We’re looking for a balance of strong academic content and good visual storytelling. We instruct our panelists to give both areas equal weight. Beyond that, we want NEH-supported films to reach diverse audiences and have national impact.

Name some of the best known titles and/or artists you have funded. What have been some of the distribution/exhibition) paths of those projects?
With such ground-breaking historical documentaries as The Civil War (Ken Burns), The Great Depression (Henry Hampton), and contributions to PBS’s The American Experience, the NEH has helped to create an appetite for nonfiction television. A turning point in historical documentary filmmaking occurred with The Civil War, in which figures from the past spoke directly to contemporary viewers through archival materials, contemporary scholarship, location shooting, and powerful storytelling techniques.

The tradition of strong scholarship and good storytelling continues with Barak Goodman and Daniel Anker’s Scottsboro: An American Tragedy and Anne Makepeace’s Coming to Light: Edward C. Curtis, both of which premiered at the 2000 Sundance Film Festival and are scheduled to air on PBS within the next year. Most of our films air on PBS, but we allow other distribution paths as well.

It’s commonly believed that the NEH docs are “traditional” in their style and format. Can you give some examples of more experimental work?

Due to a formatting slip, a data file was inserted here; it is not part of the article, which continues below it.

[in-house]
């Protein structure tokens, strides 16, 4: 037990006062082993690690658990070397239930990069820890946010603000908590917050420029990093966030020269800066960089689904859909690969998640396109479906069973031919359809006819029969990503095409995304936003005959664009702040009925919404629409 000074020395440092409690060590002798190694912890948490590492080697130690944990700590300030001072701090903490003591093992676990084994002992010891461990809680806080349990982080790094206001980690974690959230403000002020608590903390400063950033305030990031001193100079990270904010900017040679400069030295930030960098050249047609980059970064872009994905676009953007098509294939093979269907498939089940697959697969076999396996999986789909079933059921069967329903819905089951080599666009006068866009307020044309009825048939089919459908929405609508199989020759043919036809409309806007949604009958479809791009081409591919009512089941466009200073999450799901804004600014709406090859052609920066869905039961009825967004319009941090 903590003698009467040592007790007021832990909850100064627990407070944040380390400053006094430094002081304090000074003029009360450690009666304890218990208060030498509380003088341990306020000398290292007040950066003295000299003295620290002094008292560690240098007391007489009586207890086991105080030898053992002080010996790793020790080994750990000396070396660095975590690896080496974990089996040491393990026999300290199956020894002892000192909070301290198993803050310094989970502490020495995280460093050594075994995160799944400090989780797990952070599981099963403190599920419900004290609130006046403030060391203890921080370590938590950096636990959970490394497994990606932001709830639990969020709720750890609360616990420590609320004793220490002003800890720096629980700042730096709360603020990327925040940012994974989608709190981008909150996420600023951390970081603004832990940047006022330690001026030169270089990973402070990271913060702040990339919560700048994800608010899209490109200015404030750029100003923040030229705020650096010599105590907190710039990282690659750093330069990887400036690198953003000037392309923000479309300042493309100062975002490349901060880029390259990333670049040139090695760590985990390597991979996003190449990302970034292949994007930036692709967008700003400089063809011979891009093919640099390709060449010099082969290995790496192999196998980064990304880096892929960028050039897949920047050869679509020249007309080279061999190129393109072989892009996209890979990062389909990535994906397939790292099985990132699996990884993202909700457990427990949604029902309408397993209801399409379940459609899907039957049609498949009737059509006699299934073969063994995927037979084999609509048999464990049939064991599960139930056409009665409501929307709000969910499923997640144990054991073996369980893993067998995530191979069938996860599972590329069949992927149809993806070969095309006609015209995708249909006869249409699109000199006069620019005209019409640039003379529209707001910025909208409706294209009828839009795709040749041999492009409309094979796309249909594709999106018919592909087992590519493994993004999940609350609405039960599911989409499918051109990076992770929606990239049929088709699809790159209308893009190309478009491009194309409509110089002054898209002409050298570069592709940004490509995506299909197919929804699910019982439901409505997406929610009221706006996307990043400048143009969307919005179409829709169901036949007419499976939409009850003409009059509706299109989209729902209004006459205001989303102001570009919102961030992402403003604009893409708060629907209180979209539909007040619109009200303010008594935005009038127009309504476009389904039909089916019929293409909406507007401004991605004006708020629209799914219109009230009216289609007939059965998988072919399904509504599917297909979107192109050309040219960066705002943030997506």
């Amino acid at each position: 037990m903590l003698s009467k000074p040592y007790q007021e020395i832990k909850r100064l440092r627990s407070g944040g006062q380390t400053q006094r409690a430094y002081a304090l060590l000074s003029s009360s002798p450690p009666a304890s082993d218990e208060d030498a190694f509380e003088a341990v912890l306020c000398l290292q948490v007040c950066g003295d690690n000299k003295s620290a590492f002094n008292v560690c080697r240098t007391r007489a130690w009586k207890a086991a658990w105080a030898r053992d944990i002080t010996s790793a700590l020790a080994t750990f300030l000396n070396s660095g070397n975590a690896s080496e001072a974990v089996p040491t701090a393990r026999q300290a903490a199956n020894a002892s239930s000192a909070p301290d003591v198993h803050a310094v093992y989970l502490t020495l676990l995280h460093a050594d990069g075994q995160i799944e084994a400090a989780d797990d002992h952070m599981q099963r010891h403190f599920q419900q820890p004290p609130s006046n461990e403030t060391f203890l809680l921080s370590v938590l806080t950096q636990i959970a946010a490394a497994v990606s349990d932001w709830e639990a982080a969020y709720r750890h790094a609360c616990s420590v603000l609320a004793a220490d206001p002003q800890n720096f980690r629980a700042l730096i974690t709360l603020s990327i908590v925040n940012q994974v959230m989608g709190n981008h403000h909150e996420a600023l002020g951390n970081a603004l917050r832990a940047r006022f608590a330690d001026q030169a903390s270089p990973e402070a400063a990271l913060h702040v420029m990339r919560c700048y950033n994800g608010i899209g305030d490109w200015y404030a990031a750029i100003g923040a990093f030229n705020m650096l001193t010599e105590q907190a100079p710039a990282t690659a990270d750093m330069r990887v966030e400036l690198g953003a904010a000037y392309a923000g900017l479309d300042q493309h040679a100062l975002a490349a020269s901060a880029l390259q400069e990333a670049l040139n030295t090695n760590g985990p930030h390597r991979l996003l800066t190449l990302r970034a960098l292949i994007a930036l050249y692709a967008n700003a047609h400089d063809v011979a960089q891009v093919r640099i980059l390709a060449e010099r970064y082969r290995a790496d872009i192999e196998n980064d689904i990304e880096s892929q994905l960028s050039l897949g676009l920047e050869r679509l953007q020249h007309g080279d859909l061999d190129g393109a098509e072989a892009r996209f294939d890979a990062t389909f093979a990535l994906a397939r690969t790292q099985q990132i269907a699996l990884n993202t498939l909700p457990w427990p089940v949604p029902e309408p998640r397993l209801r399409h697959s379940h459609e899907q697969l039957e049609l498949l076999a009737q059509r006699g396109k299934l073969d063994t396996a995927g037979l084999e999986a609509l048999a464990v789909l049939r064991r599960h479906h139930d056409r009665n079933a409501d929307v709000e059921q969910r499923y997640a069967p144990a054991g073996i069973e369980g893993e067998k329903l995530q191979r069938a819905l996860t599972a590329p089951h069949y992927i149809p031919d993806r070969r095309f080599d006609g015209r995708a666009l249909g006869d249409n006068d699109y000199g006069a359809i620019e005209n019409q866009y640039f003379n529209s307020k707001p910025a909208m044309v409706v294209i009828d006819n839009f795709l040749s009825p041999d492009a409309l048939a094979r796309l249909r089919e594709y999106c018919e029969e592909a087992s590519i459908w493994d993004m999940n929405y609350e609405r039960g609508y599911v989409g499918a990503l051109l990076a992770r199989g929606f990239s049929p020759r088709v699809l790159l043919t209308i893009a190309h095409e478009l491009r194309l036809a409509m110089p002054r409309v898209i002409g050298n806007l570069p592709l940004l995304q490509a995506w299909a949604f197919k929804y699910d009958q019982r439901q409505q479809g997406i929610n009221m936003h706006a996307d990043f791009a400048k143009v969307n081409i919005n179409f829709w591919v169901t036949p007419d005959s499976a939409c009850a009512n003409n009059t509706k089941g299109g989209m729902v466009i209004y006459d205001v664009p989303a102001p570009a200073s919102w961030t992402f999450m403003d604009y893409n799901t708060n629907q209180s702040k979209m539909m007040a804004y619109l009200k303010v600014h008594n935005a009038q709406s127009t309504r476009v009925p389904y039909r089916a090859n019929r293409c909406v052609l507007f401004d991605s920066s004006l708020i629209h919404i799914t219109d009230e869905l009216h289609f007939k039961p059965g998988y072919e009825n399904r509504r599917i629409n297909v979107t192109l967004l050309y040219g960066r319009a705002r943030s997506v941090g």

Good question. The NEH favors projects with strong narratives and high production values. Having said this, many projects that were considered “experimental” or risky when they received Endowment funds have since been widely emulated and are now considered “traditional.” We are always looking for creative filmmakers who will deliver the sort of content the NEH is known for while advancing the documentary genre.

Several NEH-funded films—including Liberty (Muffie Meyer and Ellen Hovde for KTCA-TV), The Great War (Blaine Baggett for KCET-TV), Divided Highways (Tom Lewis and Larry Hott), A Midwife’s Tale (Laurie Kahn-Leavitt), and Cathedral (Larry Kline and Mark Olshaker)—have made innovative use of music, editing, animation, narration, and dramatic recreation. There are also a few “experimental” films in production, such as Eric Spenge’s The Murder of Dr. Parkman and Andrea Kalin’s Partners of the Heart.

Once a producer is funded, what are the financial requirements of the NEH?
Detailed instructions appear in our guidelines, but people should know a couple of things up front. The NEH requires a sound financial management system and if the grant is over $300,000 for one fiscal year, an audit must be performed.

Is it true that an NEH-funded project cannot accept funding from foundations without prior approval?